Television Monopolies

Megan McArdle refutes the idea that forced bundling by cable television providers (that is, a take-it-or-leave it approach that requires subscribers to pay for 180 channels they don’t want in order to get the twenty they do) really harms consumers. Instead, she argues, “The real problem with cable pricing is not bundling; it’s that cable companies have cozy local monopolies because of a combination of political influence, and the natural reluctance of municipalities to tearing their streets up.”

For many of us, that monopoly advantage is offset by the availability of multiple cable providers, multiple satellite providers, and the launching of the long-awaited service from telephone companies via fiber optic cable. Unfortunately, though, that competition is increasingly offset by exclusivity contracts.

For example, I’ve been a subscriber to DirecTV since moving to the DC area five years ago. Its pricing is competitive with cable and, presumably, limits the ability of the local cable providers to raise prices. Additionally, it comes with the option to subscribe to NFL Sunday Ticket, a package that allows me to see every regular season NFL game (with some annoying caveats).

A few weeks ago, we got FiOS (fiber-optic service) Internet connectivity from our phone provider, Verizon. It comes with the ability to add, as part of a bundling arrangement, what’s reportedly superb high definition television through the same cables. It would not only be cheaper than DirecTV’s product but have much better networking ability than available with DirecTV’s rather inferior HD-DVR system.

Here’s the rub: I’d have to give up NFL Sunday Ticket, which is exclusively licensed to DirecTV, at a very high premium, by the NFL.

Now, I don’t begrudge the NFL the right to sell its product at the highest profit they can achieve. And, in theory, it’s no different than them showing some games, including the Super Bowl, on cable channels that some people can’t get. After all, there’s no right to watch every Dallas Cowboys game (unless you really stretch the Pursuit of Happiness concept). Still, the arrangement leaves me with the choice of staying with a suboptimal television provider, paying twice for redundant service, or missing out several times a year on a very precious, limited commodity (each team is guaranteed only 16 regular season games).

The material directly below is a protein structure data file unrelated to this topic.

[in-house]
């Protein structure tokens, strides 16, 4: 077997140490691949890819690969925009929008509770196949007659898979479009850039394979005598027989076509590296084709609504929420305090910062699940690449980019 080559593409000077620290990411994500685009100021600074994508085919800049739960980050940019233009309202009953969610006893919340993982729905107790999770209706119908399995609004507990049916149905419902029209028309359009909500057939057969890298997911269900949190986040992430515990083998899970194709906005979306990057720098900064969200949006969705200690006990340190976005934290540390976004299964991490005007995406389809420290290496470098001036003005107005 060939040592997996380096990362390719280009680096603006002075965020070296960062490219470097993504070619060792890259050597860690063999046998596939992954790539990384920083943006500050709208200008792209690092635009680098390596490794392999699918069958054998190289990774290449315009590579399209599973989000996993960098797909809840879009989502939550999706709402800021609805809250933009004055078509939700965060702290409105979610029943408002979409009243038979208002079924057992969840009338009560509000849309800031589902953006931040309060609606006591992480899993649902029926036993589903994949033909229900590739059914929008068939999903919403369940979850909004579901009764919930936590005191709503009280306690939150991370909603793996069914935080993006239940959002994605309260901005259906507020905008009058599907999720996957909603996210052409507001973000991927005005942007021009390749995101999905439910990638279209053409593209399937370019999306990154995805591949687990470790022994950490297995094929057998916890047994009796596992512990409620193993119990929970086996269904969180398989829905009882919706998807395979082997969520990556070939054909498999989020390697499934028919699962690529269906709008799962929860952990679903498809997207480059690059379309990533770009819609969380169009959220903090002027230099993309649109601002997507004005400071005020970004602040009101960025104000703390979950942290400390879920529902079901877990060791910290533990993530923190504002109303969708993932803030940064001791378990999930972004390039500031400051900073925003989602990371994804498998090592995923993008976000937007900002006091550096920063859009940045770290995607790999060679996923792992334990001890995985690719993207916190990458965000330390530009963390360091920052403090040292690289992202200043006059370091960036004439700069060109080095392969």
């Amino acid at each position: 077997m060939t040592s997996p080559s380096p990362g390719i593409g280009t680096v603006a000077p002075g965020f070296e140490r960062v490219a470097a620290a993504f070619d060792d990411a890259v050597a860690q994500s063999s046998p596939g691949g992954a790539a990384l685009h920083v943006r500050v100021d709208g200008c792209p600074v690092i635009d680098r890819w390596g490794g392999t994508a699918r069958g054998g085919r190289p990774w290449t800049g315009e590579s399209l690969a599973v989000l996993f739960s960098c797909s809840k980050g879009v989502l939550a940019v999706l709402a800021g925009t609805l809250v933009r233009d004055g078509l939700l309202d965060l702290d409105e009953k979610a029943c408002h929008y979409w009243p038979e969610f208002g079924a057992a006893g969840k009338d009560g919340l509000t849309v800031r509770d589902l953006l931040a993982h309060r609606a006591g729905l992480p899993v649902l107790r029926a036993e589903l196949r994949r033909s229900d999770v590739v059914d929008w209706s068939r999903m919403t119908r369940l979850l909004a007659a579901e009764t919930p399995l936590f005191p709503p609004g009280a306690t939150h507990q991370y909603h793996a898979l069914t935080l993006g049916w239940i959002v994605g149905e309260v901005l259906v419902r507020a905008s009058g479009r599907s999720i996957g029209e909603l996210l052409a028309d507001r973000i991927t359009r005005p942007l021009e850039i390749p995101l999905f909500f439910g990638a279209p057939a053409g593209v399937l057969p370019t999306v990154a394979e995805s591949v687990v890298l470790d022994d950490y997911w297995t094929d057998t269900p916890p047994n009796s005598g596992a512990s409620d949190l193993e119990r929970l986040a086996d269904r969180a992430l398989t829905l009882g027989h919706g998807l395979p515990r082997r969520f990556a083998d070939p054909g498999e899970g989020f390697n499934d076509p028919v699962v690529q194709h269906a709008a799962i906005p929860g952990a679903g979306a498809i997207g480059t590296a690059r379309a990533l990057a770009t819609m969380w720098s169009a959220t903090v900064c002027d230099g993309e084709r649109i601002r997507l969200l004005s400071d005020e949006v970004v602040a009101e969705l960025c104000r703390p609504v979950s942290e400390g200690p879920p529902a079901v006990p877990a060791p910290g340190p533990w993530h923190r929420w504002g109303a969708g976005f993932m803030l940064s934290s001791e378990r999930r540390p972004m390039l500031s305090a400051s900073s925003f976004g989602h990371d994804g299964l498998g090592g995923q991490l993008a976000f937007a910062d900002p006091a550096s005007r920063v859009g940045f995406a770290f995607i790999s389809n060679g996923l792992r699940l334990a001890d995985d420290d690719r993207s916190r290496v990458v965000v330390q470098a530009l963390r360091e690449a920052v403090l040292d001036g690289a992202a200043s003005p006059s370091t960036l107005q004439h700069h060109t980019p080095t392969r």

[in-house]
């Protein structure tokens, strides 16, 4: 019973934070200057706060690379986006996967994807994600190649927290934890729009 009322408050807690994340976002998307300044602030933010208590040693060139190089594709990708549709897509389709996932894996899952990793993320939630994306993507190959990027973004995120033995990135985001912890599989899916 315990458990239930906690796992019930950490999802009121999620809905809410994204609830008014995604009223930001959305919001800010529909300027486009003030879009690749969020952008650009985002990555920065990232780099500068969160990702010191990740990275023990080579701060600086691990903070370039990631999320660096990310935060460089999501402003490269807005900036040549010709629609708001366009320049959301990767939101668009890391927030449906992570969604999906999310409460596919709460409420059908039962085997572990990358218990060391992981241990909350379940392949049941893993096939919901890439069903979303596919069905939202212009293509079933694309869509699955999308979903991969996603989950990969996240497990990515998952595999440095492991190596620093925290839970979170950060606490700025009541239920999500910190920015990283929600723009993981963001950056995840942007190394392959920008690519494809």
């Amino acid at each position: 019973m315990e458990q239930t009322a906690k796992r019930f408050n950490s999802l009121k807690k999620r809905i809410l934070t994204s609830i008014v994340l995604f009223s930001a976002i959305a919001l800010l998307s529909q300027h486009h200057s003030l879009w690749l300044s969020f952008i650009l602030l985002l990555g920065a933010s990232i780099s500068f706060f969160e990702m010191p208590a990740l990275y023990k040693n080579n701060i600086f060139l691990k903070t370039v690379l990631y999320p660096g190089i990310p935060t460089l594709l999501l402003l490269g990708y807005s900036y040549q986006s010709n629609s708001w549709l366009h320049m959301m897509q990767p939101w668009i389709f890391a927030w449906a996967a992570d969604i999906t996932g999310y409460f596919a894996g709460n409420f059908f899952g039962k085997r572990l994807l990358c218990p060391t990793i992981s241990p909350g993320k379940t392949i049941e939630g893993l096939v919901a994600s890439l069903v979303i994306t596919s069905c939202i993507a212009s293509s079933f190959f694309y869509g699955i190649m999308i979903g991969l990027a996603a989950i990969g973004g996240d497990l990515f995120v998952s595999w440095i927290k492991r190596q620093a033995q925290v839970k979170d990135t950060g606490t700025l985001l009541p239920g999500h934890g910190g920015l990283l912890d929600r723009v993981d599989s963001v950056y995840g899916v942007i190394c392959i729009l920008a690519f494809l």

Most major college and professional sports bodies have similar arrangements with some provider. It wouldn’t surprise me if, at some point, other programming moved to a similar model. The end result is a huge drop-off in choices available to consumers.

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James Joyner
About James Joyner
James Joyner is a Security Studies professor at Marine Corps University's Command and Staff College and a nonresident senior fellow at the Scowcroft Center for Strategy and Security at the Atlantic Council. He's a former Army officer and Desert Storm vet. Views expressed here are his own. Follow James on Twitter @DrJJoyner.

Comments

  1. Triumph says:

    James, I’ve been thinking of getting DirectTV to get access to the regional Fox Sports Networks primarily for baseball. Of course, this programming competes with the MLB Extra Innings service that DirecTV also sells.

    Do you have any idea if they blackout baseball games on the regional networks?

    The other thing that is problematic with DirecTV, is that the main ESPN brands are not included with their “basic” plan.

    You can pay $30 for basic service and add the Sports pack for around $12. But in order to get ESPN, you have to get the $49 plan.

    It seems idiotic.

  2. James Joyner says:

    Odd — I always thought ESPN was part of the basic package. I don’t, so far as I’m aware, subscribe to any sports packages aside from Sunday Ticket.